SCHOOL VIOLENCE A REALITY

By Kirk Winter

In a wide ranging interview with the local Elementary Teachers Federation of Ontario President Karen Bratina, we drilled down on a shocking ETFO school violence survey compiled by the federation, and released in the fall of 2018.

The survey reported that 70 percent of ETFO members province-wide were victims of or had witnessed violence perpetrated against a staff member by an elementary-aged student.

Toronto elementary teachers in 2016/2017 filed 400 violent incident reports. These incidents included punches, kicks, scratches, bites, slaps, head-butts and spitting. Blocks, staplers, chairs, toys and water bottles were used as projectiles with the intent to injure. Teachers were stabbed with pencils, scissors and pens. Teachers also faced yelling, swearing and threats on their lives from their students.

We discussed whether this was an urban problem only, and I was surprised and saddened to hear that Trillium Lakelands elementary teachers are facing many of the same issues on a daily basis. Teachers reported that incidents of student aggression have increased over the last few years. Bratina says that evacuations of classrooms “occur daily or weekly in some area schools and that negatively impacts learning.” I was stunned to hear her say that “locally the most frequent calls (regarding violent incidents) come from primary teachers where our youngest and most vulnerable students are exposed to violence (against staff) frequently.”

Bratina said that locally, 271 elementary teachers took part in the ETFO violence survey, 80 percent were classroom teachers and 50 percent had taught between 11 and 20 years.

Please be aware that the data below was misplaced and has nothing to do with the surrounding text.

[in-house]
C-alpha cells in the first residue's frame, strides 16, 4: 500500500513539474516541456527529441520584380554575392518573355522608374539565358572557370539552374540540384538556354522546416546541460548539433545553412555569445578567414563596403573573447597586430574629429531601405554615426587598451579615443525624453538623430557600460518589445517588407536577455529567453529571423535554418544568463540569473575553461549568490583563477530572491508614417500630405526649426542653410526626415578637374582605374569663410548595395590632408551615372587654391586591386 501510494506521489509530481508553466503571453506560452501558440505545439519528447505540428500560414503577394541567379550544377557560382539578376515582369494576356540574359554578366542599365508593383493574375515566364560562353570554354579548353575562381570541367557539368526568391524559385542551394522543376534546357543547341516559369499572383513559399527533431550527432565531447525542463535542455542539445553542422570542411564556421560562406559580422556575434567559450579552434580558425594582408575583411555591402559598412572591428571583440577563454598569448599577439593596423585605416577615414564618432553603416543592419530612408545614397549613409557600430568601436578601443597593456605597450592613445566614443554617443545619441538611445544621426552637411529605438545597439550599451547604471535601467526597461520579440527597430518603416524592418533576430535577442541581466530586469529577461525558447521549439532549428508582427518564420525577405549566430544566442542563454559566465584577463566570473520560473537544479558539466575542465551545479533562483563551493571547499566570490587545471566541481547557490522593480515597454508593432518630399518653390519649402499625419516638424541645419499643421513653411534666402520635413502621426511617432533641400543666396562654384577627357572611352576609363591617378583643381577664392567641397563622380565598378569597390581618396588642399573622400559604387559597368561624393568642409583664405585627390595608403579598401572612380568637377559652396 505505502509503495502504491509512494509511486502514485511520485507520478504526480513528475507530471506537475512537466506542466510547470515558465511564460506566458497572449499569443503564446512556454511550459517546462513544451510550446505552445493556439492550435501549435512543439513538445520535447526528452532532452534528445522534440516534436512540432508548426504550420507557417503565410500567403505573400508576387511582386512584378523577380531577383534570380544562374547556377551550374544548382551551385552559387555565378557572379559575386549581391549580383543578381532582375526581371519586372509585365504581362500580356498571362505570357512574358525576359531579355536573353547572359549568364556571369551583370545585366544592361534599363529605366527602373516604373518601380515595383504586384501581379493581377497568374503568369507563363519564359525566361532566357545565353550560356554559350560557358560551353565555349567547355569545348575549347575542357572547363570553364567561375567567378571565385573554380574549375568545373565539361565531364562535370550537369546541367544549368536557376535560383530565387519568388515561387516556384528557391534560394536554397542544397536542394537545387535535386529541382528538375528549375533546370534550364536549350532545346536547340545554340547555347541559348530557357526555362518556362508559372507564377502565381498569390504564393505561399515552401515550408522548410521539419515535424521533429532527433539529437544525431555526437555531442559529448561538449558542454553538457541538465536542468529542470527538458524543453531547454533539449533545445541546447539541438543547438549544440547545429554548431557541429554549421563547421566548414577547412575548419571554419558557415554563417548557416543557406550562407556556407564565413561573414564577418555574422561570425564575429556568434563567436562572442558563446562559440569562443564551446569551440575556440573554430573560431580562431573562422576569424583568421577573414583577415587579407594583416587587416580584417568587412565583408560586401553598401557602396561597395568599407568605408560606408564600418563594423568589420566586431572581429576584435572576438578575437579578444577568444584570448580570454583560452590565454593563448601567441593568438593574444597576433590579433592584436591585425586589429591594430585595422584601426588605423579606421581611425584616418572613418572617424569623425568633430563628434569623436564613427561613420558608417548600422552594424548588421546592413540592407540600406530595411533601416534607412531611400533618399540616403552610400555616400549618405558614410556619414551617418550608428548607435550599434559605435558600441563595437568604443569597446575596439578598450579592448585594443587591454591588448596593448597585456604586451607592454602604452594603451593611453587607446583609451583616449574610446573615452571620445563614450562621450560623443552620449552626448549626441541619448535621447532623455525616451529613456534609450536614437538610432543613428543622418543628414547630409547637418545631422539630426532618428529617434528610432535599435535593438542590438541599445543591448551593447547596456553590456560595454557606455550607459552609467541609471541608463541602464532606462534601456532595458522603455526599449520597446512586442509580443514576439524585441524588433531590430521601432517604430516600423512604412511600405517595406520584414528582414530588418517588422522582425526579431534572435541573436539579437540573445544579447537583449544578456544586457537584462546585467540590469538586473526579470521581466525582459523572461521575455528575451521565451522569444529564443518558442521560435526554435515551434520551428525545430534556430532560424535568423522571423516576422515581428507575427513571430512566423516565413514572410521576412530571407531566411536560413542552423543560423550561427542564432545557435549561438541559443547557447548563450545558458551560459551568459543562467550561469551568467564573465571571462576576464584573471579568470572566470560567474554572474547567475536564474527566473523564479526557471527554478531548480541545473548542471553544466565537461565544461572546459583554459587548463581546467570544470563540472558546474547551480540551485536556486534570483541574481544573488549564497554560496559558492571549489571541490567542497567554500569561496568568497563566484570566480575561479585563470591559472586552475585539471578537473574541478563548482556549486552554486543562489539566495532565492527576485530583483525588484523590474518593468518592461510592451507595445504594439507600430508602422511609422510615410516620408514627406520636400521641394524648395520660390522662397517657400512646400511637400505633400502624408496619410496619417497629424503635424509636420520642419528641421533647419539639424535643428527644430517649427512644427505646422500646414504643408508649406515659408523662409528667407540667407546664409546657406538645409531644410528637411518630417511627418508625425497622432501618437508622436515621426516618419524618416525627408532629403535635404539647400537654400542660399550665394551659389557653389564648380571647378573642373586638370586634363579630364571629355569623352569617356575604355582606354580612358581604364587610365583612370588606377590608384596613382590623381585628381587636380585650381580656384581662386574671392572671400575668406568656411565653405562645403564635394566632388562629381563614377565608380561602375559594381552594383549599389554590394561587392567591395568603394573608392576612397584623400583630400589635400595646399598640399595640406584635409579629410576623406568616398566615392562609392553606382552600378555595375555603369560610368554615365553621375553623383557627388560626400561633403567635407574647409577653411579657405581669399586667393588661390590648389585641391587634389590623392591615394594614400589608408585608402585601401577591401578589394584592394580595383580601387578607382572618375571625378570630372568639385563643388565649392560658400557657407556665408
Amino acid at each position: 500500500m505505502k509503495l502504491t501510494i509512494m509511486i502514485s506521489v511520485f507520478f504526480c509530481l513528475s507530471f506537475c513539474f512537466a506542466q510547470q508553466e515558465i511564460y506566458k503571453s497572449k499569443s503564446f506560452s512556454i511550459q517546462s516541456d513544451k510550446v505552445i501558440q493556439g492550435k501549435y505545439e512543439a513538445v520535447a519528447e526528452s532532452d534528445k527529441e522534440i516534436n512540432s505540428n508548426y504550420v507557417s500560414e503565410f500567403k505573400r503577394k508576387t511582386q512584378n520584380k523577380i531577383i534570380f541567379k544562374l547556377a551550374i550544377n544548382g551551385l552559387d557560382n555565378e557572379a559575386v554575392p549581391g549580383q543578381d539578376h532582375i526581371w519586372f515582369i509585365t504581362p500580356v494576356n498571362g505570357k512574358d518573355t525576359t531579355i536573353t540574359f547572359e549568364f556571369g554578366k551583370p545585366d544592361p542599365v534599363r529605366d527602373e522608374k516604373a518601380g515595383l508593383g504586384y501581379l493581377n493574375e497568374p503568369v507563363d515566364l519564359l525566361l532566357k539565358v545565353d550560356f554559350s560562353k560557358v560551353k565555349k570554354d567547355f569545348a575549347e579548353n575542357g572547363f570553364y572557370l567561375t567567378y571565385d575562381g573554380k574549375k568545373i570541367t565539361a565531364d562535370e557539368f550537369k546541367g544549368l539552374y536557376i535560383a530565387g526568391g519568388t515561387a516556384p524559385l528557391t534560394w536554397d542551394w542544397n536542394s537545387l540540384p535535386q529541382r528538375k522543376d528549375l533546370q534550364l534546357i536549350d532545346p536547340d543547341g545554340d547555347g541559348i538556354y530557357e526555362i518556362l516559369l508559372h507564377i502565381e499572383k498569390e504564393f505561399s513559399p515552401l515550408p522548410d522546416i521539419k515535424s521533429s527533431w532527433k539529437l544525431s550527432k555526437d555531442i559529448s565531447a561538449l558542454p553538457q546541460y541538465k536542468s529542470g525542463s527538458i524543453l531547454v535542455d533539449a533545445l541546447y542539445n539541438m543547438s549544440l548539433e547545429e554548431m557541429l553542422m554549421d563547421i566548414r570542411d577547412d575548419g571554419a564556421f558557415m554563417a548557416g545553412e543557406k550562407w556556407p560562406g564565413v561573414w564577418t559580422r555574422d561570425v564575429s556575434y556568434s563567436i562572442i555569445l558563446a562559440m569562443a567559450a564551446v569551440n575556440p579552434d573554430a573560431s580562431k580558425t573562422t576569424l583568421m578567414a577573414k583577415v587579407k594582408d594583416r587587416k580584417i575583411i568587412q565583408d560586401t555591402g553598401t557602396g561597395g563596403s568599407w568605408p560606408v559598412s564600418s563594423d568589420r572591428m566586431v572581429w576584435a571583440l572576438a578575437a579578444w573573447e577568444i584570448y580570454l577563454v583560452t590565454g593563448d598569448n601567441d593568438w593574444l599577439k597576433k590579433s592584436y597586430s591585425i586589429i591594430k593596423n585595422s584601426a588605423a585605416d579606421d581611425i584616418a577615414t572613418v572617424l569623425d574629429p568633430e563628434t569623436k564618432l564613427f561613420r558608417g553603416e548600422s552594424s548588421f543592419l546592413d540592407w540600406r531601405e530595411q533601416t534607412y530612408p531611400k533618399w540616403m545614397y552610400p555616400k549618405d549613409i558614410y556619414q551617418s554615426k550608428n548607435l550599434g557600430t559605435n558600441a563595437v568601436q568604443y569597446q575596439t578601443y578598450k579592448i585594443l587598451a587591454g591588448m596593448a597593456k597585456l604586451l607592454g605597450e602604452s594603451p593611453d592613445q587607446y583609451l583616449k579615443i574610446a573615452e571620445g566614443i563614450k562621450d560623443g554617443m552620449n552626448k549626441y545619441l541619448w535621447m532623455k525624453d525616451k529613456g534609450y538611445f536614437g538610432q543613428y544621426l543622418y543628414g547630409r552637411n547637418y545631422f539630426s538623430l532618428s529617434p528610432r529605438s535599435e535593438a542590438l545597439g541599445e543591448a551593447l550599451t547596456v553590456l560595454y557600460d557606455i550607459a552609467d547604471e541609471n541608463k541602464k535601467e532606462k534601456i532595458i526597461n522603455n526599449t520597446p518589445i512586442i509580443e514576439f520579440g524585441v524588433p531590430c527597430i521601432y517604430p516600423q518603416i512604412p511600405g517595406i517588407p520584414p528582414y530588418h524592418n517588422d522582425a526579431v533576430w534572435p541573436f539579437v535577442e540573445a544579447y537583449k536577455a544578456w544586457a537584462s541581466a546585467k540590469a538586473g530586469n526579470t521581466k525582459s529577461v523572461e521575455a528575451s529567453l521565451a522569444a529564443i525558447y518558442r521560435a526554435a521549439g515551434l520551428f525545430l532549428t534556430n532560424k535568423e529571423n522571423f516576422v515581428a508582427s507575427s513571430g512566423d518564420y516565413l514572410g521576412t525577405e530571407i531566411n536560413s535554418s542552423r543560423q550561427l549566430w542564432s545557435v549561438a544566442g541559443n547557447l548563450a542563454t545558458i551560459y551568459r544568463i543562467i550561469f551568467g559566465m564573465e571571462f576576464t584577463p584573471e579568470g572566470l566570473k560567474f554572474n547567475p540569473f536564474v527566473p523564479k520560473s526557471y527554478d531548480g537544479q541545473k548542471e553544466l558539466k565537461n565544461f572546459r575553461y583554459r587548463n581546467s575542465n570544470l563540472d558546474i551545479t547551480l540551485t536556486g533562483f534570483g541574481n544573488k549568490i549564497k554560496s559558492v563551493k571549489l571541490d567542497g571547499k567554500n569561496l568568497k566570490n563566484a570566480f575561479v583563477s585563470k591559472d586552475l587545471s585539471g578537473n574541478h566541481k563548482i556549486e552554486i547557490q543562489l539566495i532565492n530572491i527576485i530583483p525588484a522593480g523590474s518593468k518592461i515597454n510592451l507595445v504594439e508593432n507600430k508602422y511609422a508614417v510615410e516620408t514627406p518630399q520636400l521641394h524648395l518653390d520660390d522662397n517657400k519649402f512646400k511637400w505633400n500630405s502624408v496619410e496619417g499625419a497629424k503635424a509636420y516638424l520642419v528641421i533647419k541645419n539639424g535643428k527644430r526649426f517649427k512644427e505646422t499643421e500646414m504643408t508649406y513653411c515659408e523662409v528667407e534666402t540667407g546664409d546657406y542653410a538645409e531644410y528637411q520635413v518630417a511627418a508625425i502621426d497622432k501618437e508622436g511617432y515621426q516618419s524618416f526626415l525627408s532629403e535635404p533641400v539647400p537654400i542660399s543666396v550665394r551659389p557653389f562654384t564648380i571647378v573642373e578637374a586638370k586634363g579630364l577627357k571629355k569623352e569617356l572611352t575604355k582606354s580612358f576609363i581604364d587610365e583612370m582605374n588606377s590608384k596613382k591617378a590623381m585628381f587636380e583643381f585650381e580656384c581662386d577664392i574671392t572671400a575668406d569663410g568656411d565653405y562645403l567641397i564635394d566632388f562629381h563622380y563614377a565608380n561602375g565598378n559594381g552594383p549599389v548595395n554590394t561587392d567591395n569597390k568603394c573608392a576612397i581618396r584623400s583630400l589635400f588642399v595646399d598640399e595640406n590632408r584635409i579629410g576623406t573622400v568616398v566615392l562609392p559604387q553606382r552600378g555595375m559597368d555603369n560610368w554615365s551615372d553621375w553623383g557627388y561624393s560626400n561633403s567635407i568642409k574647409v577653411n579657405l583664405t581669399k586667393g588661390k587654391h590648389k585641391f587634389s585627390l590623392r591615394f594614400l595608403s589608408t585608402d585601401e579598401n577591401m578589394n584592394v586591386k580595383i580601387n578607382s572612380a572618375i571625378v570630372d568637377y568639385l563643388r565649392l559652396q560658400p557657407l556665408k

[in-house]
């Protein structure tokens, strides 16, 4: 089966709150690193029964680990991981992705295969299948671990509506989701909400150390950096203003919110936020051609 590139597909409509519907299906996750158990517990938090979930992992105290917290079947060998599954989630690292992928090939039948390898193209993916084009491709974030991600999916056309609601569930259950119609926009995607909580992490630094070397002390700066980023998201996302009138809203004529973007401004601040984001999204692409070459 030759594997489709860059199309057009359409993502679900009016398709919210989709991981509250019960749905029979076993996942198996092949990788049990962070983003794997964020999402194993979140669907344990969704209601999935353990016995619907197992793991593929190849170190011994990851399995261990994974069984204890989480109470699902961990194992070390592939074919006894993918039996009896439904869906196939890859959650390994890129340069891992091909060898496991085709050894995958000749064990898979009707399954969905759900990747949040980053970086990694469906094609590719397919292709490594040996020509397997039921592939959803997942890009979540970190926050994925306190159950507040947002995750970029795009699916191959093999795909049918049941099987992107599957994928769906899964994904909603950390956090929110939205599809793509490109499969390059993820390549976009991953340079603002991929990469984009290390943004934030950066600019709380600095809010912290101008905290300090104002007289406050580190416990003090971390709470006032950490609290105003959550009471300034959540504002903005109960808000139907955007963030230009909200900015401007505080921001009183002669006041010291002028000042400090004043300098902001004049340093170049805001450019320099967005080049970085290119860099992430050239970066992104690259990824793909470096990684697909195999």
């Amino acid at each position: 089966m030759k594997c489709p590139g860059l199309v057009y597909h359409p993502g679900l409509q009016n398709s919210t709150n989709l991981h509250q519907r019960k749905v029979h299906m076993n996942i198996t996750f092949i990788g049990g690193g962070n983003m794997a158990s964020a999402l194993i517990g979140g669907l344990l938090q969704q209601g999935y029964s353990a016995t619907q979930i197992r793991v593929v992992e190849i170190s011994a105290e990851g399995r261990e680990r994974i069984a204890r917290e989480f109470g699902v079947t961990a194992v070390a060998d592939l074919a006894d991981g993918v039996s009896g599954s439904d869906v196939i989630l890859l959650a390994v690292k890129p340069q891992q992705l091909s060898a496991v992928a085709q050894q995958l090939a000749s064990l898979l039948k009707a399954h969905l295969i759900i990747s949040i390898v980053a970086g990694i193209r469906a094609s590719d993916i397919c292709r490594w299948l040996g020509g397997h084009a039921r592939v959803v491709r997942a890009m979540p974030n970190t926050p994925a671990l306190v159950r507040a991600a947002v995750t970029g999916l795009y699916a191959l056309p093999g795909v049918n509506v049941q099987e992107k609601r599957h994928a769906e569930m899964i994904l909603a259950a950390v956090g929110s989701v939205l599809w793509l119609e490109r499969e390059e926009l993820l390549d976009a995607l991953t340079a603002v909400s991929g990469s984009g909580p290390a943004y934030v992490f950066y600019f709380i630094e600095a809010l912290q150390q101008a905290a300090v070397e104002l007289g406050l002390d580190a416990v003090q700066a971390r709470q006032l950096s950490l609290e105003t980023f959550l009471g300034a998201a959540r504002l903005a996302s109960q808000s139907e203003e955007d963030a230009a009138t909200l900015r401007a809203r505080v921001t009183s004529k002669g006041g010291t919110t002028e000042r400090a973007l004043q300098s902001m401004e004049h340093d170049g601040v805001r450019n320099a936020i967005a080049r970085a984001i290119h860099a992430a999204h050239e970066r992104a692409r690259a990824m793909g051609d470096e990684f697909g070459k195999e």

Trillium Lakelands elementary teachers reported the following in dealing with their students who range between 4 and 14 years of age:

  • 86 percent said that during their careers violent incidents had increased

  • 90 percent reported that violent incidents negatively impacted teaching and interfered with classroom management

  • 85 percent of teachers said violence is a growing problem at their school

  • 40 percent of teachers say they have have been assaulted

  • 58 percent of teachers say they have been threatened with assault

  • 70 percent of teachers say they have experienced mental stress as a result of school violence

  • 70 percent have taken sick leave on account of school violence

  • 50 percent of teachers reported that they have had to evacuate their classrooms due to a violent incident.

Bratina argued that these incidents are the direct by-product of a system “already seriously underfunded and lacking in front line support.”

Bratina defined frontline support as “more educational assistants, child and youth workers, school support councillors, school board psychologists, and other caring professionals.”

The ETFO has called for the Special Education funding model to be reviewed because Bratina says, “the current formula is a statistical model that has no relationship to the actual needs of students.”

She concluded by saying that “this is a serious issue and the government has to step up.”